Luther and the Saints

What Luther Says What Saints Say
“We would perhaps have disregarded corruption [i.e., our own sin] and been pleased with our evil unless this other evil, which is wrath [i.e., the punishment threatened by divine anger], had refused to indulge our foolishness and had resisted it with terror and the danger of hell and death, so that we have but little peace in our wickedness. Plainly wrath is a greater evil for us than corruption, for we hate punishment more than guilt.”[1] “It is characteristic of the virtuous to flee from moral wrong because of its very nature and not because of threatened punishment. But it is characteristic of the wicked to flee from moral wrong because of threatened punishment.” Thomas Aquinas, On Evil, 1.5, ad 11
“Hence, just as wrath is a greater evil than the corruption of sin, so grace is a greater good than that health of righteousness which we have said comes from faith. Everyone would prefer – if that were possible – to be without the health of righteousness [internal holiness, truly loving God] rather than [without] the grace of God [i.e., the favor whereby he does not punish the guilty], for peace and the remission of sins are properly attributed to the grace of God, while healing from corruption is ascribed to faith.”[2]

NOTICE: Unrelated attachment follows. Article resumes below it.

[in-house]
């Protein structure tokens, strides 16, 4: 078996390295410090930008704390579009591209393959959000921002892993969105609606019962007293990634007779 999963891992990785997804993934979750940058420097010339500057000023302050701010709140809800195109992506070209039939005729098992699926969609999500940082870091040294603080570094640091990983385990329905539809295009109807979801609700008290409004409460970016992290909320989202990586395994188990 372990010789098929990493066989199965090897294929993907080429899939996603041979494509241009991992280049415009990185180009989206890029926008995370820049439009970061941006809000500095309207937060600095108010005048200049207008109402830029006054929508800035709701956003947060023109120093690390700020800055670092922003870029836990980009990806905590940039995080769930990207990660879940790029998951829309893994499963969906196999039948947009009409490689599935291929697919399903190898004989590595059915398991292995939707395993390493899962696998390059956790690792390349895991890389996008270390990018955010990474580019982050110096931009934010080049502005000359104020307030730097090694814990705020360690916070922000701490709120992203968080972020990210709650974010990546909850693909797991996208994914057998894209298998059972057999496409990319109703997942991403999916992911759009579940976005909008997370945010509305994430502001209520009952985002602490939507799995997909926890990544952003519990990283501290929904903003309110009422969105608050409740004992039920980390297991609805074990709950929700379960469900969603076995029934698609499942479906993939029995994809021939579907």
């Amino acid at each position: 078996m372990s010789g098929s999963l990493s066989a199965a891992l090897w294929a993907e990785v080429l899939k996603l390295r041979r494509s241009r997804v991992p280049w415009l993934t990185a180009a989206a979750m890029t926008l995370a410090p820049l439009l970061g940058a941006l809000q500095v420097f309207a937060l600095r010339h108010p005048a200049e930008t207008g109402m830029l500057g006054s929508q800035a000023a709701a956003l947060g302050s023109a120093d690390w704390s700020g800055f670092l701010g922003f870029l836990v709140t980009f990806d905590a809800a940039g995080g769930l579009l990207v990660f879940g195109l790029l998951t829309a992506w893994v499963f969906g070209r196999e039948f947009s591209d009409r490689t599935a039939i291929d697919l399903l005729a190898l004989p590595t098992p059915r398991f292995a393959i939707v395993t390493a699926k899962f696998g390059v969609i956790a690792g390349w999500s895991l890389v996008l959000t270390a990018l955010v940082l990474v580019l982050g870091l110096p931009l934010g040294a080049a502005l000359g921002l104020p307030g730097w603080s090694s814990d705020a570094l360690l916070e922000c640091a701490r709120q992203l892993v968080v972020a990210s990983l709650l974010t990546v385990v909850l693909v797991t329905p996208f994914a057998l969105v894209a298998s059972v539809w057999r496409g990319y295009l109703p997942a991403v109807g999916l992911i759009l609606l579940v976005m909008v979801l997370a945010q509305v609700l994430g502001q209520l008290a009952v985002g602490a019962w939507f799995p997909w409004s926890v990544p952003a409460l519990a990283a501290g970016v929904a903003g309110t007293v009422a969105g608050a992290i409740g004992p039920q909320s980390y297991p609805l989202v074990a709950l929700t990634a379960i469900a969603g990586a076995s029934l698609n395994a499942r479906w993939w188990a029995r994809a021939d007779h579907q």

“There is no fear in love, but perfect love casts out fear. For fear has to do with punishment, and he who fears is not perfected in love” (1 Jn 4:18).

[1] Martin Luther, Against Latomus (LW 32:224 [WA 8.104.17–21]). See the whole discussion (LW 32:223–27 [WA 8.103.35–106.28]).

[2] Martin Luther, Against Latomus (LW 32:227 [WA 8.106.4–20]).